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Gaza destruction worse than in WWII Germany: EU's Borrell

Gaza destruction worse than in WWII Germany: EU's Borrell
2 min read
11 December, 2023
The EU's chief diplomat Josep Borrell has said the destruction being unleashed on Gaza by Israel is worse than the destruction of German cities during WWII.

The situation in Gaza is "catastrophic, apocalyptic", with destruction proportionally "even greater" than that which Germany experienced in World War II, the EU's top diplomat Josep Borrell said Monday.

Israel's war on the Palestinian enclave has resulted in "an incredible number of civilian casualties", Borrell said after chairing a meeting of EU foreign ministers.

He said the EU was also "alarmed by the violence in the West Bank by extremist settlers" and condemned the Israeli government's decision to approve 1,700 more housing units in Jerusalem, in what Brussels considers a violation of international law.

Israel'a relentless military offensive has reduced much of Gaza to rubble and killed over 18,000 people, mostly women and children.

While denouncing Hamas' surprise attack of October 7, Borrell made clear he saw Israel's military operation as disproportionate in terms of civilian deaths and damage to civilian property and infrastructure.

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"The human suffering constitutes an unprecedented challenge to the international community," Borrell said.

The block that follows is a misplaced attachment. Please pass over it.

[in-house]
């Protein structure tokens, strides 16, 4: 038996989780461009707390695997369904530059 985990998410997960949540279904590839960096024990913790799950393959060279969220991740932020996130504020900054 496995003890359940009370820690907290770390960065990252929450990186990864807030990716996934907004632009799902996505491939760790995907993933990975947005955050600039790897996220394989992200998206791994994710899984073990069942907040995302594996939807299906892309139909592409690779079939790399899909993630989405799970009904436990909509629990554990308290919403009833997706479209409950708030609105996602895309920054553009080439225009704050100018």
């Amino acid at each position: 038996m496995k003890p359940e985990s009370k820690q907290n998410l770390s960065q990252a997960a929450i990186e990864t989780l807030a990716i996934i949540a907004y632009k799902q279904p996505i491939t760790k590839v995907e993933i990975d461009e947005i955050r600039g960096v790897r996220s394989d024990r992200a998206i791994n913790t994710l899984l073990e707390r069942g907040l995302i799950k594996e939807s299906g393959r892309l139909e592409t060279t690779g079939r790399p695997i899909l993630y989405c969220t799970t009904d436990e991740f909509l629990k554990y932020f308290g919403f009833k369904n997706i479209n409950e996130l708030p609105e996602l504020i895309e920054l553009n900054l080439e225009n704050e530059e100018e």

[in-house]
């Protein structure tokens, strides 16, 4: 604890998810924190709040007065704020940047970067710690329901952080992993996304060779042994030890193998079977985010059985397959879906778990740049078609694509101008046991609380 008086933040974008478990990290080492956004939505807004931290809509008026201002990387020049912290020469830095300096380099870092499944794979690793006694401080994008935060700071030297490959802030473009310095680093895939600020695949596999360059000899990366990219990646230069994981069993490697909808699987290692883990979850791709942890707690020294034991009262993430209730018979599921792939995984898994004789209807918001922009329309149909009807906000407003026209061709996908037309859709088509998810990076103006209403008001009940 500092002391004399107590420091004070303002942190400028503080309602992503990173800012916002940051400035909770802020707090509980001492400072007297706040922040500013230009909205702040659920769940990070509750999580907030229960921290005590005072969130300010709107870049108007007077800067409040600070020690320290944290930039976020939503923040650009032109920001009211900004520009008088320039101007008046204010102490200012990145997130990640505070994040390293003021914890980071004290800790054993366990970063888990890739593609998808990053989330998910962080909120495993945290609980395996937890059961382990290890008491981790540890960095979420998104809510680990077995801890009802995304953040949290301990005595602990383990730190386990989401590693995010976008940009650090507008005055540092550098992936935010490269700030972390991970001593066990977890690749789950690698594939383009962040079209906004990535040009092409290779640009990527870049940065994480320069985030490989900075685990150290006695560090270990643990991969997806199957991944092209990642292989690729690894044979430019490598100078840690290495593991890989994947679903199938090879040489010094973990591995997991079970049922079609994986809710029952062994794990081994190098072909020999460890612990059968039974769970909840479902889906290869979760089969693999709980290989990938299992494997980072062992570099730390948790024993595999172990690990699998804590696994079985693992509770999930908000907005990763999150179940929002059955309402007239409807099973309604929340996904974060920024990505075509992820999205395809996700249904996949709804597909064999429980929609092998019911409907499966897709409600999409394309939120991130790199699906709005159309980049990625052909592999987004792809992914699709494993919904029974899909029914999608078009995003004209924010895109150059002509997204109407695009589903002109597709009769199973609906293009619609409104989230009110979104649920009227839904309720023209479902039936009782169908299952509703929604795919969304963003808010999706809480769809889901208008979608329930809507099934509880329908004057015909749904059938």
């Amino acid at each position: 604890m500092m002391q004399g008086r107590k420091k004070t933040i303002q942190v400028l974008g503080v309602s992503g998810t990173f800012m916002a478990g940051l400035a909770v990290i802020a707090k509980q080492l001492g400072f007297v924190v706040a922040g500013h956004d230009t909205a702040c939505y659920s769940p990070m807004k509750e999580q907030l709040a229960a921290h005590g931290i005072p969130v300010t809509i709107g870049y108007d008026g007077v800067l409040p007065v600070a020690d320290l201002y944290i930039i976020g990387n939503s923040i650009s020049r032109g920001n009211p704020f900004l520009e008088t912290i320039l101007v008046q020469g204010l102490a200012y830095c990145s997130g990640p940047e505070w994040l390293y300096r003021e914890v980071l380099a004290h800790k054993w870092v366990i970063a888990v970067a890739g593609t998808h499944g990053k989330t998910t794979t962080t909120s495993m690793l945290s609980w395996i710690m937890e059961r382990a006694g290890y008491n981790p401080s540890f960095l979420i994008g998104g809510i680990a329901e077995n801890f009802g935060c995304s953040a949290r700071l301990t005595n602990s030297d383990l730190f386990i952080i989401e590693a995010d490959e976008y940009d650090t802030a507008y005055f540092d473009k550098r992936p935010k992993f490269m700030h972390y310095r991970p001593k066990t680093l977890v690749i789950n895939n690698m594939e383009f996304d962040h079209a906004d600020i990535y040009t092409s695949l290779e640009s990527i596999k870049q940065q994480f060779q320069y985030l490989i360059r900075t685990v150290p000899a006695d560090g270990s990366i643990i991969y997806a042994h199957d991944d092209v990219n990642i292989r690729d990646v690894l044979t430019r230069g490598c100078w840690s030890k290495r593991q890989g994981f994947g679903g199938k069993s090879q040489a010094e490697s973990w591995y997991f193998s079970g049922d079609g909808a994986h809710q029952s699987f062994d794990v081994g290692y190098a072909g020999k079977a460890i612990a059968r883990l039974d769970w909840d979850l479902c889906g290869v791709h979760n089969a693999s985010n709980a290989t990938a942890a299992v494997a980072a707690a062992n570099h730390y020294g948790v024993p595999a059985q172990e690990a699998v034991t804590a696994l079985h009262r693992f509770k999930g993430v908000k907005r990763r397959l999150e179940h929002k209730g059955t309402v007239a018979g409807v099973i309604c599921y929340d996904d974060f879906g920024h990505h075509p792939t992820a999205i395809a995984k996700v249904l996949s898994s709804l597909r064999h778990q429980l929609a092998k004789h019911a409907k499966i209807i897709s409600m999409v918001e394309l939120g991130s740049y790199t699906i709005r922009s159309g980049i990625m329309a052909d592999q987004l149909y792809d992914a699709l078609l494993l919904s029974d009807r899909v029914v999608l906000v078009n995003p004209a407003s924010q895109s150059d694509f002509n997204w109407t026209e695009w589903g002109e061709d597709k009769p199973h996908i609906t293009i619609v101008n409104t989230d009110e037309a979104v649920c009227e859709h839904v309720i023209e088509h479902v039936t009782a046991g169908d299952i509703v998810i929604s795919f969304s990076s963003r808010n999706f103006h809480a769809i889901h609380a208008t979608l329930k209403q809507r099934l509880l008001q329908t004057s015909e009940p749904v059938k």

"Civilian casualties are between 60 and 70 percent of the overall deaths," based on Gaza health ministry figures, and "85 percent of the population is internally displaced".

"The destruction of buildings in Gaza... is more or less or even greater than the destruction suffered by the German cities during the Second World War," taken proportionally, Borrell said.

He said he had presented a discussion paper to the EU foreign ministers looking at "imposing sanctions against extremist settlers in West Bank" who have stepped up attacks against Palestinian residents.

Borrell said he would soon make that a formal proposal, based on an initiative taken by the United States, which last week said it would refuse visas to extremist Israeli settlers.

He acknowledged, however, that there was as yet no unanimity among the 27 EU governments on the issue.